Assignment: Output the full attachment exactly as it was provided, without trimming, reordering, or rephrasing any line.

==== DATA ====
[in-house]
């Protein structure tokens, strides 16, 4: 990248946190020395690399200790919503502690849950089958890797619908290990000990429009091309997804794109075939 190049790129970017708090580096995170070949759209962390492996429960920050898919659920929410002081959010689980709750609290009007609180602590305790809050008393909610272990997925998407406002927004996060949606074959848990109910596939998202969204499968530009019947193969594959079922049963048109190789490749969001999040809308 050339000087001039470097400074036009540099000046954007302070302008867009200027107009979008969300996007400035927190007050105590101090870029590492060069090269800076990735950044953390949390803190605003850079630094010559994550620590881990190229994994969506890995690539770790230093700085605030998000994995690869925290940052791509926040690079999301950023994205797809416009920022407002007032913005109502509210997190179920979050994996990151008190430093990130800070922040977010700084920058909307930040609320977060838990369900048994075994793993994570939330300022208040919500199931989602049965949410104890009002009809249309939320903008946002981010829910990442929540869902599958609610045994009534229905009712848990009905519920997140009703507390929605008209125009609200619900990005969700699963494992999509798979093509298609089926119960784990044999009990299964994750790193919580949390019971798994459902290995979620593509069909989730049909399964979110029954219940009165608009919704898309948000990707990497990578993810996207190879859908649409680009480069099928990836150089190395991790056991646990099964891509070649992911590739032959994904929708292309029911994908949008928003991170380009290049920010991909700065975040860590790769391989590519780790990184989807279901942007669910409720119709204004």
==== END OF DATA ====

[in-house]
């Protein structure tokens, strides 16, 4: 990248946190020395690399200790919503502690849950089958890797619908290990000990429009091309997804794109075939 190049790129970017708090580096995170070949759209962390492996429960920050898919659920929410002081959010689980709750609290009007609180602590305790809050008393909610272990997925998407406002927004996060949606074959848990109910596939998202969204499968530009019947193969594959079922049963048109190789490749969001999040809308 050339000087001039470097400074036009540099000046954007302070302008867009200027107009979008969300996007400035927190007050105590101090870029590492060069090269800076990735950044953390949390803190605003850079630094010559994550620590881990190229994994969506890995690539770790230093700085605030998000994995690869925290940052791509926040690079999301950023994205797809416009920022407002007032913005109502509210997190179920979050994996990151008190430093990130800070922040977010700084920058909307930040609320977060838990369900048994075994793993994570939330300022208040919500199931989602049965949410104890009002009809249309939320903008946002981010829910990442929540869902599958609610045994009534229905009712848990009905519920997140009703507390929605008209125009609200619900990005969700699963494992999509798979093509298609089926119960784990044999009990299964994750790193919580949390019971798994459902290995979620593509069909989730049909399964979110029954219940009165608009919704898309948000990707990497990578993810996207190879859908649409680009480069099928990836150089190395991790056991646990099964891509070649992911590739032959994904929708292309029911994908949008928003991170380009290049920010991909700065975040860590790769391989590519780790990184989807279901942007669910409720119709204004």